Another last-minute wrinkle arose when the college official expected to sign the necessary foreign student forms turned out to be “incommunicado in a cabin in Maine,” she said. A substitute was eventually found to do the job.
Part of the urgency, Ms. Meselson said, was that officially, Amadou was only days away from accumulating 180 days of illegal presence in the United States, a milestone that could have barred him from returning for three years if forced to leave.
“It’s totally amazing,” she said, reflecting on how things turned out.
Amadou’s mother brought him from Dakar on a visitor’s visa when he was 13 and left him here after the visa expired. He did odd jobs to buy food and school supplies, and took shelter with a family friend who could sign his report card when he enrolled at Central Park East High School. Deportation proceedings against him began in November 2004 after a state trooper in Pennsylvania reported him to immigration authorities. Amadou had come to the trooper’s attention as a passenger in a car accident.
But last year when Amadou’s underdog robotics team beat those from the city’s elite schools and was invited to compete nationally in Atlanta, he revealed that he had no government-issued identification to board a plane. While his teammates flew to Atlanta, he set off on an 18-hour train journey to join them. By the time he arrived, response to the article had drawn wide news media coverage, as well as a shower of money for college tuition.
At the time, the lawyers thought his best chance was passage of a measure known as the Dream Act, which offers a path to citizenship to some young people. But the measure is languishing in Congress in an impasse of competing immigration legislation.
On the one hand, Ms. Cohen said, Amadou’s story is “a triumph of good government.” On the other, she added, “it’s about the nature of a system that only provides relief for one kid — with well-connected attorneys — at a time.”


Congratulations, Amadou!

Thanks to all who helped raise awareness of Amadou Ley’s problems with the INS.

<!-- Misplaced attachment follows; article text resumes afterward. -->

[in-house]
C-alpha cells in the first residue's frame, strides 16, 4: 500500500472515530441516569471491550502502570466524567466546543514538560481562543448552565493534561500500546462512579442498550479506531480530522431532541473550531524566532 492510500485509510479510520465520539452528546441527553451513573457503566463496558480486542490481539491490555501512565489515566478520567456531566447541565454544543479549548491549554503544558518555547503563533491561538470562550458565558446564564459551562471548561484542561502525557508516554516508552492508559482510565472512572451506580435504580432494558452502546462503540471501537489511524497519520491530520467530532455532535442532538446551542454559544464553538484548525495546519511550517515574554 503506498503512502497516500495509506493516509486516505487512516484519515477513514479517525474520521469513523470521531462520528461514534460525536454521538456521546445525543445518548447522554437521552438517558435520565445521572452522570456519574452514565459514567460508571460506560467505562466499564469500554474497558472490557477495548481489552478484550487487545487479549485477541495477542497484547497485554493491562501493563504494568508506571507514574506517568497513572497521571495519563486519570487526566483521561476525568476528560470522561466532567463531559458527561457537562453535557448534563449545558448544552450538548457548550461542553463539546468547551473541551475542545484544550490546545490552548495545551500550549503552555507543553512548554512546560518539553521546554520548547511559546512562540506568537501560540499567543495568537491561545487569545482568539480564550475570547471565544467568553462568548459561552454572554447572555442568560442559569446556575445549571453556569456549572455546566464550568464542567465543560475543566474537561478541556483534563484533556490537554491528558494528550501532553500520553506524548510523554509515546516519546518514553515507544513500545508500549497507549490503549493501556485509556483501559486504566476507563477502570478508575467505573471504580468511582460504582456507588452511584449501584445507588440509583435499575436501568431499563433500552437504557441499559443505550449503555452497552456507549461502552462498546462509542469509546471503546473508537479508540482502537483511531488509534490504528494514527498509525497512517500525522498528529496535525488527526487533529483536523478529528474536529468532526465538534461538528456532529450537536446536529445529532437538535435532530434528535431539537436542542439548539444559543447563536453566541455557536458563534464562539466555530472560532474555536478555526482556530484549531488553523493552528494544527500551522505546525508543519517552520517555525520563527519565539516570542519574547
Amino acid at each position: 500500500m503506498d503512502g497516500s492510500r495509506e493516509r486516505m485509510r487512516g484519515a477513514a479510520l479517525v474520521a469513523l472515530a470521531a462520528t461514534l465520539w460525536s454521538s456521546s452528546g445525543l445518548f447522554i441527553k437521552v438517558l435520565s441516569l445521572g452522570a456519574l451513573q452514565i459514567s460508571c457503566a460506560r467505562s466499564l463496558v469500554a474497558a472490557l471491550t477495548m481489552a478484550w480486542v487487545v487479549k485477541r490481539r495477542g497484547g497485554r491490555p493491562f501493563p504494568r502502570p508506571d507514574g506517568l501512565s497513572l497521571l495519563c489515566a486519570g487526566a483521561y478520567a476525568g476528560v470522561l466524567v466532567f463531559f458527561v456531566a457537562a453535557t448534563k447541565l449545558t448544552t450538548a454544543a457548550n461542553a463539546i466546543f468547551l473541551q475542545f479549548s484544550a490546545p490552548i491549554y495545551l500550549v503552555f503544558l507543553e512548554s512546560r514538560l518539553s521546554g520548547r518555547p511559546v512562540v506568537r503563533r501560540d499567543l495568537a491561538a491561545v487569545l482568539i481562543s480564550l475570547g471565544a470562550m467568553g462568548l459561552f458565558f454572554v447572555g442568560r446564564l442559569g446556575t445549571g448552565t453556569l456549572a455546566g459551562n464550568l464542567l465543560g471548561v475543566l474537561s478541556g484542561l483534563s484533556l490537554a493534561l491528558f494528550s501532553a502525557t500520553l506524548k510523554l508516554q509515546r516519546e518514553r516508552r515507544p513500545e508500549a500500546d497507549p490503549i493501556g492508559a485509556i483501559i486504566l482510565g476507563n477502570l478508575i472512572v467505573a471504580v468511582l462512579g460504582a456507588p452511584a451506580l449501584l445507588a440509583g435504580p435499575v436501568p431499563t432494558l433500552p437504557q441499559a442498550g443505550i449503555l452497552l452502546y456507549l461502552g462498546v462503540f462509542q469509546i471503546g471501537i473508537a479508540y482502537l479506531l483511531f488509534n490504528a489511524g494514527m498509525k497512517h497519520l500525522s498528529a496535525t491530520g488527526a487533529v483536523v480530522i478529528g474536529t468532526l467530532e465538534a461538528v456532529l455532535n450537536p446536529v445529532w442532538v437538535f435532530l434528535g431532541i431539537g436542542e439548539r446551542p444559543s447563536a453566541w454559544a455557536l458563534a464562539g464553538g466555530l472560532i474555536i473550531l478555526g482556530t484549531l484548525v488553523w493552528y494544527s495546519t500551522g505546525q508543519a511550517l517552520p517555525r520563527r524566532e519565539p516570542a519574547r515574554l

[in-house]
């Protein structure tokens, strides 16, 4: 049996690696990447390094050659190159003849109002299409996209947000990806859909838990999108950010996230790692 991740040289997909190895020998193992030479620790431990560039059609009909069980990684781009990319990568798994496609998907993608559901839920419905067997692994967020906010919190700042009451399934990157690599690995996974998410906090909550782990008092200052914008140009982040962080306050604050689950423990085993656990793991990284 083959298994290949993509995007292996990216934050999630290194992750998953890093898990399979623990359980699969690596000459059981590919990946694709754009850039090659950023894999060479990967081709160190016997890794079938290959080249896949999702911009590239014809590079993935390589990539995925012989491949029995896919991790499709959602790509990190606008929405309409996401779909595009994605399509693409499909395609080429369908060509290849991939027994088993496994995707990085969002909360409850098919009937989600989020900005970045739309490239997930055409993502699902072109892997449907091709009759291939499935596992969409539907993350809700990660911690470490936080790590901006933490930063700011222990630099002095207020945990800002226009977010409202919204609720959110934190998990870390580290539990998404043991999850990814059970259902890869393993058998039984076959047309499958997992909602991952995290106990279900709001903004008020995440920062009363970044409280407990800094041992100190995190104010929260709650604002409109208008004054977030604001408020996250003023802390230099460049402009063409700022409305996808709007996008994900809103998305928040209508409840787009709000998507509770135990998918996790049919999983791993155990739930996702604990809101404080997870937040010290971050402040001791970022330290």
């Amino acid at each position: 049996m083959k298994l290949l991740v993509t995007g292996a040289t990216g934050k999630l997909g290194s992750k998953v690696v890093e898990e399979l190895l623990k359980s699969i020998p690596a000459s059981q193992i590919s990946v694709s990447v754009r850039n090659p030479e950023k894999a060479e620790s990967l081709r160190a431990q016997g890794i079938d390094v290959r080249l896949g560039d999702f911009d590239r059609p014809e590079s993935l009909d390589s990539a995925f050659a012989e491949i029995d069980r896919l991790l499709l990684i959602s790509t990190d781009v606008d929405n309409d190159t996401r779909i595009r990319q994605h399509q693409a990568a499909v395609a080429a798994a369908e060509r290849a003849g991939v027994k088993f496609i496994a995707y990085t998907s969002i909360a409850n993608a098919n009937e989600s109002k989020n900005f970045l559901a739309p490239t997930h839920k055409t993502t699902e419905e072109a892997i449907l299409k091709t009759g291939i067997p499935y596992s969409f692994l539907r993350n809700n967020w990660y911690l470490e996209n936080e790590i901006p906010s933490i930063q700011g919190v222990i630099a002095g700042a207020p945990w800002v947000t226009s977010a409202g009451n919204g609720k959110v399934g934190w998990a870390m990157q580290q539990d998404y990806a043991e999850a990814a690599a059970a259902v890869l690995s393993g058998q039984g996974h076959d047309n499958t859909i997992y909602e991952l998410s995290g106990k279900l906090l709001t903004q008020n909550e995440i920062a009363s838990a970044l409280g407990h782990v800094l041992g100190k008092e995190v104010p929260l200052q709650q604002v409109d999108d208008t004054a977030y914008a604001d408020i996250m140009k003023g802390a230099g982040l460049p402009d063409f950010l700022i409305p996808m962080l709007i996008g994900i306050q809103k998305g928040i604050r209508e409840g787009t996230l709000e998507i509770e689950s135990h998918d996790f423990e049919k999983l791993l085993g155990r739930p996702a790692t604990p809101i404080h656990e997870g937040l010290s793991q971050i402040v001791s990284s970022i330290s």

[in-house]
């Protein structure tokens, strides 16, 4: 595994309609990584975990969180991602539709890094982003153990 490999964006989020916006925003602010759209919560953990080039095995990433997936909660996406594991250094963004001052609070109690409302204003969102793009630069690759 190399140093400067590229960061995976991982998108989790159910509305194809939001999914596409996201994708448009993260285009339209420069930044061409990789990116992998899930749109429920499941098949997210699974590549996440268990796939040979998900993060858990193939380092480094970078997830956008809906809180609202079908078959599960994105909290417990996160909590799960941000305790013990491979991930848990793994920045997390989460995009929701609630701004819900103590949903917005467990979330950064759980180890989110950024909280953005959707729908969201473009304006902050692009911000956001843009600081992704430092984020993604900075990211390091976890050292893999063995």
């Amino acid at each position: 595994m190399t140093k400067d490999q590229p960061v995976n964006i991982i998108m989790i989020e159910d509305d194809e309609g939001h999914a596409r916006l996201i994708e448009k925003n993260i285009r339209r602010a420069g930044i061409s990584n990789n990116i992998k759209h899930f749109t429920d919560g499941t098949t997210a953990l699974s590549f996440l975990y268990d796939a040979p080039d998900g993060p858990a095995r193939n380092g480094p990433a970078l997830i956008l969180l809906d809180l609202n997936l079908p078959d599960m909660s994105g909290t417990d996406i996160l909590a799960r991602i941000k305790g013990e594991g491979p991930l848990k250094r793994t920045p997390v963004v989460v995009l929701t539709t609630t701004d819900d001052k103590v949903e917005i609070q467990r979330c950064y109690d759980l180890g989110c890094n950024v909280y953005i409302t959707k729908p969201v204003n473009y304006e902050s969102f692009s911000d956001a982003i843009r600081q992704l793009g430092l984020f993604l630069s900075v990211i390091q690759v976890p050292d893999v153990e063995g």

From the Associated Press:

U.S. to let illegal Senegalese teen stay on student visa

NEW YORK A lawyer says an illegal Senegalese immigrant who attracted national attention after his success in a high school robotics contest in Atlanta will be allowed to stay in the United States on a student visa.

Eighteen-year-old Amadou Ly, who had been in the middle of deportation proceedings, can now pursue his goal of studying math and computer science at the College of Technology in Brooklyn.

His attorney, Ilona Cohen with a Washington firm, said – quote – “He already told me that he started picking out his college classes and he’s dreaming of his future as a computer engineer.”

Ly’s bid to stay in the United States received the support of leading lawmakers, including Senator Hillary Rodham Clinton, Congressman Charles Rangel and Mayor Michael Bloomberg, many of whom wrote letters to immigration authorities on his behalf.

His story came to public attention earlier this year, after he told members of his school robotics team that he couldn’t fly with them to Atlanta to compete in an international robotics championship at the Georgia Dome because he didn’t have proper identification.

The team, East Harlem Tech, had defeated New York City’s elite schools to enter the international FIRST Robotics Championship. Ly took an 18-hour train ride to attend the contest. Although his team didn’t win, his story reached the media.